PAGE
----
Senior Hannah Hulshult is a sociology major from Elizabethton, TN. While her hometown is not far, it was a friend of hers who originally introduced her to Wake Forest. Hulshult and her friend were talking about Wake Forest, so she decided to come visit it for herself.
“I just fell in love with the campus when I came,” Hulshult said
While Hulshult is a sociology major, she is pre-med with minors in chemistry and biology. She wants to go to medical school, and while she initially planned to major in chemistry, everything changed for her freshman year.
“I took my first sociology class and fell in love with the subject and the study of people, and I thought it would be pretty helpful with medicine to have a different perspective,” Hulshult said.
One thing that Hulshult has found intriguing, yet challenging, is the connection between her major and being pre-med.
“I think the difference with the natural sciences versus social sciences, and figuring out how to write in sociology, how to talk in sociology and how to apply it more to my own life is challenging because natural sciences aren’t really as applicable to everyday situations as sociology is,” Hulshult said. “Bridging that gap and bringing the two together [is challenging].”
She also commented on the differences between the two areas she studies. “I think it has been interesting, all of the different people and perspectives I have met and had through sociology. All of the pre-med classes tend to be filled with the same people, and sociology allowed me to expand the people I was taking classes with and my academic ideas overall. I’ve really enjoyed it,” Hulshult said.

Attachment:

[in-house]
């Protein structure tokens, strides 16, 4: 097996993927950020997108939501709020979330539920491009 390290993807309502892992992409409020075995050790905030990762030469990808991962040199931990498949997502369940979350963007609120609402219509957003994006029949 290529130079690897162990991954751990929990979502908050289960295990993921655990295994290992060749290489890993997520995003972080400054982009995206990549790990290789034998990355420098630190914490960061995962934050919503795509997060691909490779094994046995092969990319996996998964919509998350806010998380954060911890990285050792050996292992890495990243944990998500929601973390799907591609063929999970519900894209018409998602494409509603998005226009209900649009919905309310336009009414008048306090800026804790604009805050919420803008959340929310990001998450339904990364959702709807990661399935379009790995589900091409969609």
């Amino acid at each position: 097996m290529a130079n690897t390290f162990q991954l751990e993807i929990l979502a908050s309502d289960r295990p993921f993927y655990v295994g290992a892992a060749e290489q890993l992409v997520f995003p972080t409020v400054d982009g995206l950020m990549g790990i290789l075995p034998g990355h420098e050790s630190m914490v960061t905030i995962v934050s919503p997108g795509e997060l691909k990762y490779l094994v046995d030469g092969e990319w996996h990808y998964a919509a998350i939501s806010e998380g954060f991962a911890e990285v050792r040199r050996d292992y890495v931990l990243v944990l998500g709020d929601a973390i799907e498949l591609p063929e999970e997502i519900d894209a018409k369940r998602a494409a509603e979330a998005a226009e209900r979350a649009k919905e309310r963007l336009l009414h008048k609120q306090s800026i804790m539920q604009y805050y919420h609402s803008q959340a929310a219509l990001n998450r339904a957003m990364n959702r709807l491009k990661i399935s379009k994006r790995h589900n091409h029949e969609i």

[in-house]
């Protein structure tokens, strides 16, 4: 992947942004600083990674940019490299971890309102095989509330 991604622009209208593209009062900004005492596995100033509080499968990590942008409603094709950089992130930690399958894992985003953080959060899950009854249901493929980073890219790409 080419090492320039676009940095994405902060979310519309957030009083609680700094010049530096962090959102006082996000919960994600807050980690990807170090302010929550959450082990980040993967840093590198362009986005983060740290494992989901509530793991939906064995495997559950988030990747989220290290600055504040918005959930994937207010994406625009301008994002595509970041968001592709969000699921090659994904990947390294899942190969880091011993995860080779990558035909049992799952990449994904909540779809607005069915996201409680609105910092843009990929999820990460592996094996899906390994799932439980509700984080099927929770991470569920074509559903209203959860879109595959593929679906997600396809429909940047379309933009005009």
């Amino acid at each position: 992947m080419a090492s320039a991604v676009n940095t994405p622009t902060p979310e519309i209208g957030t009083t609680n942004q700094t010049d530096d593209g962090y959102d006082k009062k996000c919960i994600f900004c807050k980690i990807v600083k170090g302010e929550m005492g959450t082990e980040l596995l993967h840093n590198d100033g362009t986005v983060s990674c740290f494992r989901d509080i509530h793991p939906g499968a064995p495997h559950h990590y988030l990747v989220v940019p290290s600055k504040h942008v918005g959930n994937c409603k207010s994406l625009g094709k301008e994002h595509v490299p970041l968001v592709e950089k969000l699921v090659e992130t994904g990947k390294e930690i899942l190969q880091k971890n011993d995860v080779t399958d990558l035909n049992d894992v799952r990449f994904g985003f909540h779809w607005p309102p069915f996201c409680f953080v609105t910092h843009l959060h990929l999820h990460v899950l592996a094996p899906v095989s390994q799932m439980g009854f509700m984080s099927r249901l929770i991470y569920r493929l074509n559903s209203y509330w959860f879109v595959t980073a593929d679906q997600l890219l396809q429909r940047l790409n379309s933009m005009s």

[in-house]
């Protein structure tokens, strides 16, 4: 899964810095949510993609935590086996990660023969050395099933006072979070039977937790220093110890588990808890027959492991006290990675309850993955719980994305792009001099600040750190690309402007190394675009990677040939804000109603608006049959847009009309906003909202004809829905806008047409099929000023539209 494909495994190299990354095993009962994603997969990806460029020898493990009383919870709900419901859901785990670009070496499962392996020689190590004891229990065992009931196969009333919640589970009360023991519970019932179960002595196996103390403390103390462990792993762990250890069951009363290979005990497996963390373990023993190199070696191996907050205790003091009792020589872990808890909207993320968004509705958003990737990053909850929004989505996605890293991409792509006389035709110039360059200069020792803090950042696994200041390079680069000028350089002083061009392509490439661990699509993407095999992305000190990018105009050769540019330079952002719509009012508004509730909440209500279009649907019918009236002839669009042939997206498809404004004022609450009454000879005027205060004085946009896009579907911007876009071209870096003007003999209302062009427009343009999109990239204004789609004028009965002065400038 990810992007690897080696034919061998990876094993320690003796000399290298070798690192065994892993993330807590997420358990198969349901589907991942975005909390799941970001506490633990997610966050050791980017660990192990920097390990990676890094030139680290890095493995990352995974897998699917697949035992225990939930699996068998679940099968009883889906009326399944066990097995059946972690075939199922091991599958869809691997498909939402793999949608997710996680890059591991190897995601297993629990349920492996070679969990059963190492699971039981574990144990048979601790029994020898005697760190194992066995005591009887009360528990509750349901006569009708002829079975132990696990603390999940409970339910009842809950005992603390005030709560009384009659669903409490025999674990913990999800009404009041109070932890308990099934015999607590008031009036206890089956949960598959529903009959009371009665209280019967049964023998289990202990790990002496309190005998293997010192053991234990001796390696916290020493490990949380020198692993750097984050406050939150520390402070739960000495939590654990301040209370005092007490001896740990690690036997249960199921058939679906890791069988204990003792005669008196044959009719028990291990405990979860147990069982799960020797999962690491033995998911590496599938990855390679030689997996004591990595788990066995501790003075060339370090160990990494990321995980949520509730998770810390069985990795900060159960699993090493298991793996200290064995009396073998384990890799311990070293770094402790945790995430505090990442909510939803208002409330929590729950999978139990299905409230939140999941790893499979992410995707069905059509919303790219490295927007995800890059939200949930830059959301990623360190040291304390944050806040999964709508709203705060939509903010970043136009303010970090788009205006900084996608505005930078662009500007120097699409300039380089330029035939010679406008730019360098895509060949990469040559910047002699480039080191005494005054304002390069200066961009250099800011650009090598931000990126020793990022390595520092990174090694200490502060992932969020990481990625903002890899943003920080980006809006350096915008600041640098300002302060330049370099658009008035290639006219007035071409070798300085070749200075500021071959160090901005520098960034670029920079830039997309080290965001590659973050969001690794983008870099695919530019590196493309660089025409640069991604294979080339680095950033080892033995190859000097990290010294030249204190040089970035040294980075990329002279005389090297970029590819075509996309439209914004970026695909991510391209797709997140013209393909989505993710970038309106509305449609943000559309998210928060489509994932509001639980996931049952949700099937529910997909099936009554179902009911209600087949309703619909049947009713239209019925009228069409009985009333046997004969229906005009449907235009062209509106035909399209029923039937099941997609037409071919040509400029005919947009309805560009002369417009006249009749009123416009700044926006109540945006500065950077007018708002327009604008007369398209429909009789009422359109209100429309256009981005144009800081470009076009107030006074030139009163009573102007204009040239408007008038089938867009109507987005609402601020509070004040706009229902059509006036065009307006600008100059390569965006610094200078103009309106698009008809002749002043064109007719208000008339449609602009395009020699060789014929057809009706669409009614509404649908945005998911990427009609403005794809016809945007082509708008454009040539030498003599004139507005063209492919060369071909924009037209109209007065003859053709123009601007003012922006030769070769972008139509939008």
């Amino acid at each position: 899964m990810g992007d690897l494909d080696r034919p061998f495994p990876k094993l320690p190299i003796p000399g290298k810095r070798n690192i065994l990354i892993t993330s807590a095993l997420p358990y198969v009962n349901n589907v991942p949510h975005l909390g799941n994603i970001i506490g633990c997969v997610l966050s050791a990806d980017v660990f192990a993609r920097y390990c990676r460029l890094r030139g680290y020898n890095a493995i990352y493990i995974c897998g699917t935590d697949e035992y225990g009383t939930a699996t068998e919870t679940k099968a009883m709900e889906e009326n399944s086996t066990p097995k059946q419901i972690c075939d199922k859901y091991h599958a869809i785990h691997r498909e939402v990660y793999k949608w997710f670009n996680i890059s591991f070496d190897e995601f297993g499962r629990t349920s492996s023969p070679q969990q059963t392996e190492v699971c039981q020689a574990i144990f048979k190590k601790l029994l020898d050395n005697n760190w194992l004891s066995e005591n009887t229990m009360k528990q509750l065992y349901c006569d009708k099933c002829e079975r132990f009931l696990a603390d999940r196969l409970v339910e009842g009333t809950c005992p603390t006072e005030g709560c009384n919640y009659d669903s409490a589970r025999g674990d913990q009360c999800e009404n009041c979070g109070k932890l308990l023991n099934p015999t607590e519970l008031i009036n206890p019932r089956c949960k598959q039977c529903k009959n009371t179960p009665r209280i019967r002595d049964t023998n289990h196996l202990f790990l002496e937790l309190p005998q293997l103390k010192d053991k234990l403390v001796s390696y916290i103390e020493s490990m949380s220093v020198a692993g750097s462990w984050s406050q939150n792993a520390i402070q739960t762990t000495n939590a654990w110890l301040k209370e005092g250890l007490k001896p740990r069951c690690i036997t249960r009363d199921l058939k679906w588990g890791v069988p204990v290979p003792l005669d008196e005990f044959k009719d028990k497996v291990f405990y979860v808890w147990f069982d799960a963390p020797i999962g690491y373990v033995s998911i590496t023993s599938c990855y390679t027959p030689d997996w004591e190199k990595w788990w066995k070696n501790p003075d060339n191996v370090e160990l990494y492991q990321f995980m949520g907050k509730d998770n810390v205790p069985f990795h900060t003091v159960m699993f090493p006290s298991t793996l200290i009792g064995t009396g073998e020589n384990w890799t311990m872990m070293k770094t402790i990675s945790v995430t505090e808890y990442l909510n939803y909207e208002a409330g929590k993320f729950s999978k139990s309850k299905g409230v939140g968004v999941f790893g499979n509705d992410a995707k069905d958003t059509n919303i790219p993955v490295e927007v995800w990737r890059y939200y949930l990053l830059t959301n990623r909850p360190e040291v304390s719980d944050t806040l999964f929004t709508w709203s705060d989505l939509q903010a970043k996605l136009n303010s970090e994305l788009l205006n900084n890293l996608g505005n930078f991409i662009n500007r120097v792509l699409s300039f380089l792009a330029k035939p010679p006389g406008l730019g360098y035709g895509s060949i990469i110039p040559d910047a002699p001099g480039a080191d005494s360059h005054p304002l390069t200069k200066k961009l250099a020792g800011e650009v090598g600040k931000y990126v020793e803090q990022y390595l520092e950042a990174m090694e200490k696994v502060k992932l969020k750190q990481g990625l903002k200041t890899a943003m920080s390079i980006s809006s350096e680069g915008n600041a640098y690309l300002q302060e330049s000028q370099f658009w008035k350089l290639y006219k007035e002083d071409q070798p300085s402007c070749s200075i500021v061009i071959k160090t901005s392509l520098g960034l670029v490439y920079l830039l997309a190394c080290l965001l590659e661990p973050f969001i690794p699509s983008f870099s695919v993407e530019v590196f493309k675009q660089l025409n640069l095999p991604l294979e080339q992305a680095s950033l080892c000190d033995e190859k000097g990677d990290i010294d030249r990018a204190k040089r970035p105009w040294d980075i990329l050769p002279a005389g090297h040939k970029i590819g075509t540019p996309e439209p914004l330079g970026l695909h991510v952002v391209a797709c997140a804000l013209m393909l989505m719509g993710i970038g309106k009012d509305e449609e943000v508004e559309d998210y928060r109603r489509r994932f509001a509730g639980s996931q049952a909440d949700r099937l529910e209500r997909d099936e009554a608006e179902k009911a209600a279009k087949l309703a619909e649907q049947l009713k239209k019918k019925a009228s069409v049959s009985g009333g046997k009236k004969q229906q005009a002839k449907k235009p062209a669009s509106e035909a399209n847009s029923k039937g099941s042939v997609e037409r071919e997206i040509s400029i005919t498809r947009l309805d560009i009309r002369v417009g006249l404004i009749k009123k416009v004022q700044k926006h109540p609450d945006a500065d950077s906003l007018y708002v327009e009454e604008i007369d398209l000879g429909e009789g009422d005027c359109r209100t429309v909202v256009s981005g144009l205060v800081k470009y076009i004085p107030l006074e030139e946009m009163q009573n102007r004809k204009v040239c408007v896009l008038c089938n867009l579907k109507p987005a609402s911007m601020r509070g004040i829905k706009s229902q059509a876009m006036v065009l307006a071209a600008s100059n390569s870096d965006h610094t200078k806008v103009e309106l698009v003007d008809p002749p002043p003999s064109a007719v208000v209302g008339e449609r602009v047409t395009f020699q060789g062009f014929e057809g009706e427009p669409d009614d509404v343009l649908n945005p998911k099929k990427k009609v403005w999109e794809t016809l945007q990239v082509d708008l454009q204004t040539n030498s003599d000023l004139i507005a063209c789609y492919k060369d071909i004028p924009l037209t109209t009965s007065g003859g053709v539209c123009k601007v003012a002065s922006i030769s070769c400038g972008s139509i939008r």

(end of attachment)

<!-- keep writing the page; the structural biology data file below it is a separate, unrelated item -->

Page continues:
Dr. Amanda Gengler, a professor in the sociology department, has worked with Hulshult for the past few years. “I have had the pleasure of having Hannah in three classes with me during her time at Wake, and to have had her as my research assistant. She is one of the most grounded, mature, and thoughtful students I have known,” Gengler said.
Hulshult is involved with Alpha Delta Pi sorority, Campus Kitchen and works for Wake Forest Baptist Medical Center. For the hospital, Hulshult started as a research intern her sophomore year, and now works with a pediatric gastro intronologist. She has also done her own research as well.
Hulshult credits her involvement with Campus Kitchen to her major. Hulshult has served as one of the shift coordinators for Campus Kitchen this year, and has been a shift leader in the past.
“I took a Sociology of Food course, and as a part of that we got involved with Campus Kitchen and volunteered and had to write about our experiences. That showed us food insecurity in Winston-Salem and it related to what we were talking about in class,” Hulshult said. “That is what got me started in Campus Kitchen and now I am leading it.”
Looking towards the future, Hulshult will be spending a year in India on Fullbright. Hulshult first went to India her sophomore year for just over two weeks on a service trip.
“India was so impactful for me when I went as a sophomore and it got me thinking about public health and global health. I really wanted to do something abroad for my gap year,” Hulshult said. “I am going to be doing a public health project and looking at tuberculosis, looking at the structural barriers of people getting treatment, the social factors and stigmatization of tuberculosis and why certain outcomes are so much worse in India.”
“The sociology department is so proud of her, and can’t wait to see what she learns on her Fulbright in India next year,” Gengler said.